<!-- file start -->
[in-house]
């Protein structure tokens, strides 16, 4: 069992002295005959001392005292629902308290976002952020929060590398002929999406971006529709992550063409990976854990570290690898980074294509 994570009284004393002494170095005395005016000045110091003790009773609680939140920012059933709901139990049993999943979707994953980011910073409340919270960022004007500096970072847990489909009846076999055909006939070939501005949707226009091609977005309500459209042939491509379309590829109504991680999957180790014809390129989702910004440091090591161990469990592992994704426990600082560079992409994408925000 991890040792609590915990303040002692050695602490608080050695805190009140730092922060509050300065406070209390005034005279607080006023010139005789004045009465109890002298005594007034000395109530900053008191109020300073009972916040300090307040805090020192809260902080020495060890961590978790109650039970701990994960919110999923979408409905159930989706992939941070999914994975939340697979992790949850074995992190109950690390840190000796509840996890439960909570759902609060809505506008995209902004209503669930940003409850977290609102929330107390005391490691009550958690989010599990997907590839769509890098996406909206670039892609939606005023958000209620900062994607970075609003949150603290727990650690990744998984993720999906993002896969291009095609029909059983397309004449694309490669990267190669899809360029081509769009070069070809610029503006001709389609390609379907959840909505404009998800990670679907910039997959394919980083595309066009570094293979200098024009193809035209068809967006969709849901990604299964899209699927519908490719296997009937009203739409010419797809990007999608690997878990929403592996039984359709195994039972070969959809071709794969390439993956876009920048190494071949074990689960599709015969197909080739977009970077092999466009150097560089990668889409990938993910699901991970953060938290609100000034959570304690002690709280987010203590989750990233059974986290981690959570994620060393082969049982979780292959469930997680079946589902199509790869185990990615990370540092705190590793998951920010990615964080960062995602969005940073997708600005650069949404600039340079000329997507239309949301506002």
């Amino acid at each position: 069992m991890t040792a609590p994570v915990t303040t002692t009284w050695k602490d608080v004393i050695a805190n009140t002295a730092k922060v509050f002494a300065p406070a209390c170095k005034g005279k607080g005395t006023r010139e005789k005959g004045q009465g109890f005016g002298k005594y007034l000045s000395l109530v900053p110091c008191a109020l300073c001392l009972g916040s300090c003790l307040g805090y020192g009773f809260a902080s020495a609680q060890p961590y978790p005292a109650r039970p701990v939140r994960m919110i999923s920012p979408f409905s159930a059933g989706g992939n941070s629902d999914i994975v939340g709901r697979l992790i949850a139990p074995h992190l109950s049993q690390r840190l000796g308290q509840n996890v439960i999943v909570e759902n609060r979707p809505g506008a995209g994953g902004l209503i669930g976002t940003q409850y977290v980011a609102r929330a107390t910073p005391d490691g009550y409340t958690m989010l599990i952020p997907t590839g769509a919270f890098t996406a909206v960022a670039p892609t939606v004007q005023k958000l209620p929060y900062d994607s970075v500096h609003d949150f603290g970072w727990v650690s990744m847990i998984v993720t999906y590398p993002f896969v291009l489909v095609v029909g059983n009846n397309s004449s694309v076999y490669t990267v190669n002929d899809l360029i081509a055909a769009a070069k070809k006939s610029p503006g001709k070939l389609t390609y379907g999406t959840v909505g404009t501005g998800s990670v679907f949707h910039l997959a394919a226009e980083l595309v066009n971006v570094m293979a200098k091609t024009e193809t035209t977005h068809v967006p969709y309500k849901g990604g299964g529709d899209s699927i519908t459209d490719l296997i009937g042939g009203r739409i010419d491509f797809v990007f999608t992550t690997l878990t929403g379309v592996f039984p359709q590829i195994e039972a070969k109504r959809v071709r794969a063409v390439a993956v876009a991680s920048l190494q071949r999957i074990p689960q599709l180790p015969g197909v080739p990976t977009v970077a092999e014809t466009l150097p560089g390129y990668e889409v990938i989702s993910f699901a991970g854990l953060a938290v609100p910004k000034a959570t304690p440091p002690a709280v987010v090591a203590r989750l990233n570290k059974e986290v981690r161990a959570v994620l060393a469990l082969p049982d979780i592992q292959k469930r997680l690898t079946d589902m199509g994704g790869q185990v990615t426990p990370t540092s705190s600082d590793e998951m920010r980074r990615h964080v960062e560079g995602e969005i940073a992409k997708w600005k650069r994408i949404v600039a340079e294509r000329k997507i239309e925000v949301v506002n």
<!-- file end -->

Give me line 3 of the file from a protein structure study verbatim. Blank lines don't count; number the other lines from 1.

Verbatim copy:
């Amino acid at each position: 069992m991890t040792a609590p994570v915990t303040t002692t009284w050695k602490d608080v004393i050695a805190n009140t002295a730092k922060v509050f002494a300065p406070a209390c170095k005034g005279k607080g005395t006023r010139e005789k005959g004045q009465g109890f005016g002298k005594y007034l000045s000395l109530v900053p110091c008191a109020l300073c001392l009972g916040s300090c003790l307040g805090y020192g009773f809260a902080s020495a609680q060890p961590y978790p005292a109650r039970p701990v939140r994960m919110i999923s920012p979408f409905s159930a059933g989706g992939n941070s629902d999914i994975v939340g709901r697979l992790i949850a139990p074995h992190l109950s049993q690390r840190l000796g308290q509840n996890v439960i999943v909570e759902n609060r979707p809505g506008a995209g994953g902004l209503i669930g976002t940003q409850y977290v980011a609102r929330a107390t910073p005391d490691g009550y409340t958690m989010l599990i952020p997907t590839g769509a919270f890098t996406a909206v960022a670039p892609t939606v004007q005023k958000l209620p929060y900062d994607s970075v500096h609003d949150f603290g970072w727990v650690s990744m847990i998984v993720t999906y590398p993002f896969v291009l489909v095609v029909g059983n009846n397309s004449s694309v076999y490669t990267v190669n002929d899809l360029i081509a055909a769009a070069k070809k006939s610029p503006g001709k070939l389609t390609y379907g999406t959840v909505g404009t501005g998800s990670v679907f949707h910039l997959a394919a226009e980083l595309v066009n971006v570094m293979a200098k091609t024009e193809t035209t977005h068809v967006p969709y309500k849901g990604g299964g529709d899209s699927i519908t459209d490719l296997i009937g042939g009203r739409i010419d491509f797809v990007f999608t992550t690997l878990t929403g379309v592996f039984p359709q590829i195994e039972a070969k109504r959809v071709r794969a063409v390439a993956v876009a991680s920048l190494q071949r999957i074990p689960q599709l180790p015969g197909v080739p990976t977009v970077a092999e014809t466009l150097p560089g390129y990668e889409v990938i989702s993910f699901a991970g854990l953060a938290v609100p910004k000034a959570t304690p440091p002690a709280v987010v090591a203590r989750l990233n570290k059974e986290v981690r161990a959570v994620l060393a469990l082969p049982d979780i592992q292959k469930r997680l690898t079946d589902m199509g994704g790869q185990v990615t426990p990370t540092s705190s600082d590793e998951m920010r980074r990615h964080v960062e560079g995602e969005i940073a992409k997708w600005k650069r994408i949404v600039a340079e294509r000329k997507i239309e925000v949301v506002n």